Population is dynamic. It grows and its growth can throw a smooth process (governance) out of kilter unless structural adjustments are made to adjust with its growth. Delimitation is that process of adjustment. It doesn’t do anybody any injustice. Rather it is an instrument of correctness and justice. Anybody possessing a modicum of rationality or moral principle will say yes to delimitation. Should any naysayer be destitute of sense or principle, there are the hard legal and constitutional aspects that are unavoidable. 

Development as understood by everybody in the state, including the statesmen, correlates to the amount of money allocated. It is something that is “brought in”. To this end, the simple maths plain-speaks for itself. Those districts that have disproportionately more number of constituencies stand to gain from development funds, such as LADP fund; they wield collective, hence powerful, political power for use to the undue advantage of the districts. All these at the cost of the other less fortunate districts that have less number of constituencies in proportion to their population.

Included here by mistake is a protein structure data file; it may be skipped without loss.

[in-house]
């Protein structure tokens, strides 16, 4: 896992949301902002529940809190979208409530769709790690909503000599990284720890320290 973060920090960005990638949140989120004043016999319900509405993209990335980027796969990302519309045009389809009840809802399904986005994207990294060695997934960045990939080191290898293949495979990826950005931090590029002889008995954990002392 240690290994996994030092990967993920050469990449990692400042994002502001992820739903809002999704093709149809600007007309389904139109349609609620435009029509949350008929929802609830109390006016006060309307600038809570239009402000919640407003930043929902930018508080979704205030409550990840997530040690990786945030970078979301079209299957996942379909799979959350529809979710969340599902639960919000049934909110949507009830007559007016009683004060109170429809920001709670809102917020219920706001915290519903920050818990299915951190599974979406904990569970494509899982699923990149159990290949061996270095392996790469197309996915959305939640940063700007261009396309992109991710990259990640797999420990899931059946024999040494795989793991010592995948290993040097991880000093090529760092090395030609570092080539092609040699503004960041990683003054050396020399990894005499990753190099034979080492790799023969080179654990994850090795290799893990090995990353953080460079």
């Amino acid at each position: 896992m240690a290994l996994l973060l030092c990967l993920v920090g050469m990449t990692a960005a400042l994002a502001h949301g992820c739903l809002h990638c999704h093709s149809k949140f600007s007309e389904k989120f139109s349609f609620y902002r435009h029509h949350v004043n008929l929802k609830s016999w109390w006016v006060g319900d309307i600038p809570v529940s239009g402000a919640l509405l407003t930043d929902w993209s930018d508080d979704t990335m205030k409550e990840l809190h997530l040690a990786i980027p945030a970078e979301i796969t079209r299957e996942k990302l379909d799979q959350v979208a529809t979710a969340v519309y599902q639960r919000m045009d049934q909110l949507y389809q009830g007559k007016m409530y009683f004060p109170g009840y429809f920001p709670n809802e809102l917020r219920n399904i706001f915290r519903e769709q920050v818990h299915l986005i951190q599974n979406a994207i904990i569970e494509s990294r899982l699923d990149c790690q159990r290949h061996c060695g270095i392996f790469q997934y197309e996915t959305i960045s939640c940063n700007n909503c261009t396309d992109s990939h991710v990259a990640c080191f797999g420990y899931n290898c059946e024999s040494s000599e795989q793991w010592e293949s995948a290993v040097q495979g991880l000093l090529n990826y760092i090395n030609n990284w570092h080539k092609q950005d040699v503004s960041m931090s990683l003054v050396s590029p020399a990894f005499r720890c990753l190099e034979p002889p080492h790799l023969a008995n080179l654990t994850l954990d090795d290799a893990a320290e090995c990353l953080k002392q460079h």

No amount of reasons can justify indefinite deferment of the delimitation exercise. Of all dissatisfactions, the one caused due to injustice is the most strongly felt. When injustice goes to the extent of even sabotaging legal redressal, which is the hallmark of a third world justice system, those dissatisfactions may find expression in the most ugly ways. 

Any party or group that opposes the delimitation exercise is also opposed to the foundations of equality, justice and fraternity. Such party would be antithesis to the very idea of democracy and its ideals.

Better sense needs to prevail “at this juncture”. Better let democracy take its own due course. All for the good of the state and its people.

Ekyimo Shitirie, 

Bayavu Hill, Kohima 


Launched on December 3,1990. Nagaland Post is the first and highest circulated newspaper of Nagaland state. Nagaland Post is also the first newspaper in Nagaland to be published in multi-colour.